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Disney wishes on new tween star

Mouse hopes it's found the next Hilary Duff

When the Disney Channel puts “Hannah Montana” on the air next month, careful viewers will sense much more at play than a button-cute eighth-grader coping with her secret life as a pop star.

That rumbling is the sound of Walt Disney Co.’s star-making leviathan coming to life.

In its hunt for the next tween star, Disney believes that Miley Cyrus, the (just) 13-year-old daughter of country singer Billy Ray Cyrus, has the every-girl appeal of Hilary Duff combined with a singing voice like Shania Twain.

Cyrus will star in “Hannah Montana,” which Disney hopes will have the same shelf-life and multi-platform reach as “Lizzie McGuire” that launched Duff into recording and film stardom.

But even more than “Lizzie,” the new “Hannah” is art imitating Disney’s fantasy of what life holds for this 13-year-old, who has never professionally performed other than cute cameos at her dad’s concerts.

Cyrus plays Miley Stewart, a kid who masquerades as an ordinary high school student by day and, with the help of a blonde wig and rocker clothes, semi-secretly shifts into mega stadium star “Hannah Montana.”

Her real-life father plays her typically clueless onscreen dad, Robby. In an episode being shot last week, dad goes to a department store to buy Miley a birthday gift, just as the store is opening a new line of “Hannah Montana” apparel. With the help of a friend, Miley spies on her father by posing as a mannequin of herself selling her own clothing line.

This, of course, represents the endgame of what Disney hopes Cyrus will become, since Target already carries Stuff by Hilary Duff, a line of fashion and cosmetics.

By now the career trajectory of the tween star seems as codified as any in Hollywood: the hit TV show leads to the soundtrack, which leads to the made-for-TV movie, which leads to a big-time record deal, and ultimately, the feature film.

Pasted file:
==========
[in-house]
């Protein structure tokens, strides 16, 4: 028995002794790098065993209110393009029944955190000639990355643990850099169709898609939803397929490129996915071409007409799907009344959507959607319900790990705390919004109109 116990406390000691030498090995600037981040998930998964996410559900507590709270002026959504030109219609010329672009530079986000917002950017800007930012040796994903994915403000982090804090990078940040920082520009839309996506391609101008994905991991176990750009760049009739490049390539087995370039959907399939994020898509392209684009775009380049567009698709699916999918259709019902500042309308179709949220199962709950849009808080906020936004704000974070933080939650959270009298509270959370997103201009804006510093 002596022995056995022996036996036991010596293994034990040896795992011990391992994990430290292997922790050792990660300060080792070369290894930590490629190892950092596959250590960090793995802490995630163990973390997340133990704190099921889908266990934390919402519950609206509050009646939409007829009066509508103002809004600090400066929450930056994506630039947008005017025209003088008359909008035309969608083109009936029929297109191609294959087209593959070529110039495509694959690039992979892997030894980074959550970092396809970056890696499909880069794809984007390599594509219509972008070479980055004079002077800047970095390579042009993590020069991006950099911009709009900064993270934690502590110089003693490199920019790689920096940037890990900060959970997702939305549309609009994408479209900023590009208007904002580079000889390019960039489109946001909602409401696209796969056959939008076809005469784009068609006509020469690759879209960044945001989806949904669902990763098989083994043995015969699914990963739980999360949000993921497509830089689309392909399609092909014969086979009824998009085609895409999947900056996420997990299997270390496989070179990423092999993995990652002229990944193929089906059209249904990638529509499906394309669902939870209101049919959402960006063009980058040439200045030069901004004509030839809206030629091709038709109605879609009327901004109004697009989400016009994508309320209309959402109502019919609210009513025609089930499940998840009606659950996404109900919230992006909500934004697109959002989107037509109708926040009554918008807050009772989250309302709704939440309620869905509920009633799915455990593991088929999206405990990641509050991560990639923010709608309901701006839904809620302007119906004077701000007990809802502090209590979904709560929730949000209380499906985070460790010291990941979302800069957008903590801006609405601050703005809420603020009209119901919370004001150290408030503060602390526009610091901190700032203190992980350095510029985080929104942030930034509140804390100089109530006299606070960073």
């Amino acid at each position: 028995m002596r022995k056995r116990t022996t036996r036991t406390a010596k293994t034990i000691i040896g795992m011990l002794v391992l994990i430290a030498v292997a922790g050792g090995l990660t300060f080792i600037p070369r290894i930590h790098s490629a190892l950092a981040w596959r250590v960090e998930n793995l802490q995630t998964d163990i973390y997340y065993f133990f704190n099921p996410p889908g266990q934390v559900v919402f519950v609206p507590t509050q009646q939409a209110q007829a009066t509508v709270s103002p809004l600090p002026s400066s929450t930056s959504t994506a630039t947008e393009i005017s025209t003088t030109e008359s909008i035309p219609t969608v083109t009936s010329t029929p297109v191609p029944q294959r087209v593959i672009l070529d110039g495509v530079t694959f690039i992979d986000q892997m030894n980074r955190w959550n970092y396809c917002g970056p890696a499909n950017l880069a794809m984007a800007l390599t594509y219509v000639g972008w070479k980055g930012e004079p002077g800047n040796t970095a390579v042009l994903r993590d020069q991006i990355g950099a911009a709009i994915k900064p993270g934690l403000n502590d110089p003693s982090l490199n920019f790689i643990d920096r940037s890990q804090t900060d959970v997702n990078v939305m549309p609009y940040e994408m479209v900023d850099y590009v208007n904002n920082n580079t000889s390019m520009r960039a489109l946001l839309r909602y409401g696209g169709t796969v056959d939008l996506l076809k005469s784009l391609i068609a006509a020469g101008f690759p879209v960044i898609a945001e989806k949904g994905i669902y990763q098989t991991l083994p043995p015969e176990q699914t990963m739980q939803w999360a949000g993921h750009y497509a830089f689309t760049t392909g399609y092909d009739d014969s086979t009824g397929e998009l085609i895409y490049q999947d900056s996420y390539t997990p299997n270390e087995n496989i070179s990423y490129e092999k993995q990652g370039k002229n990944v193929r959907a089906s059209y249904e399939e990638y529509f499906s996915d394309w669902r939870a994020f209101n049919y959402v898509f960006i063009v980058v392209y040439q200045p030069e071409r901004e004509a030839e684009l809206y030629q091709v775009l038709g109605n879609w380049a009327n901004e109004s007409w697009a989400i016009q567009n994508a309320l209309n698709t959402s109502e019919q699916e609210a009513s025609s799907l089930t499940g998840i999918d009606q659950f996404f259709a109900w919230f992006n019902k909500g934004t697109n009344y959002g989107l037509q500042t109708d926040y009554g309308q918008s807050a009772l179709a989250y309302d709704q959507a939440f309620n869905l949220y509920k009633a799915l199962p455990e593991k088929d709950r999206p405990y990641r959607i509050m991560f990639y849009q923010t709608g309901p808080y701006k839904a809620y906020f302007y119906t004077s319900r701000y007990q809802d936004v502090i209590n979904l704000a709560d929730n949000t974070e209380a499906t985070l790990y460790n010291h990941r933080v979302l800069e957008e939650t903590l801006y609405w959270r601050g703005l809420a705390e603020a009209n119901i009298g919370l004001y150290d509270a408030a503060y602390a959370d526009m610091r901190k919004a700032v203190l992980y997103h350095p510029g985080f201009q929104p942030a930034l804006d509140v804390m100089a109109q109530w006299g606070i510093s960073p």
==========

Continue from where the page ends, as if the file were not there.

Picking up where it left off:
Duff represents the apogee of this progression and in many ways changed the way Disney looks at the potential of its tween talent.

Just a few years ago, Disney showed it was great at creating stars such as Britney Spears, Justin Timberlake, Keri Russell and Christina Aguilera, who launched careers as Mousketeers, but not so good at reaping the profits — all four made their big money outside the Mouse House.

Not only that, but teen acts like ‘N Sync, the Backstreet Boys and Jessica Simpson were all catapulted by televised concerts on Disney Channel.

“We drove these kids into giant success stories,” says Disney Channel entertainment prexy Gary Marsh. “But we thought, ‘shouldn’t we be growing this internally?’ We were making celebrities out of other people’s rock stars.”

Even with Duff, Disney found that when she turned 15 she wanted more money for the “McGuire” series and a second film. They have patched things up a little since the 2003 break.

Needless to say, the mantra has changed at Disney, which courts kids to stay within the company for their recording and film deals. They do it not by coercion but a strenuous appeal to self-interest. Youngsters cast in sitcoms are typically signed to three-year deals rather than the typical six-year network deal, which agents see as a short-term bet that a show will become their star vehicle.

“It’s difficult to hold someone exclusively,” says Talentworks partner Bonnie Liedtke, who placed Mitchell Musso in “Hannah” as one of Miley’s friends. “It depends on the material; nobody at that age wants to sit on the shelf and not be performing.”

Even though Duff, now 18, makes movies outside Disney, she maintains close ties to the Mouse. She’s still signed to Hollywood Records, episodes of “Lizzie McGuire” still air, and Duff still does events with Disney.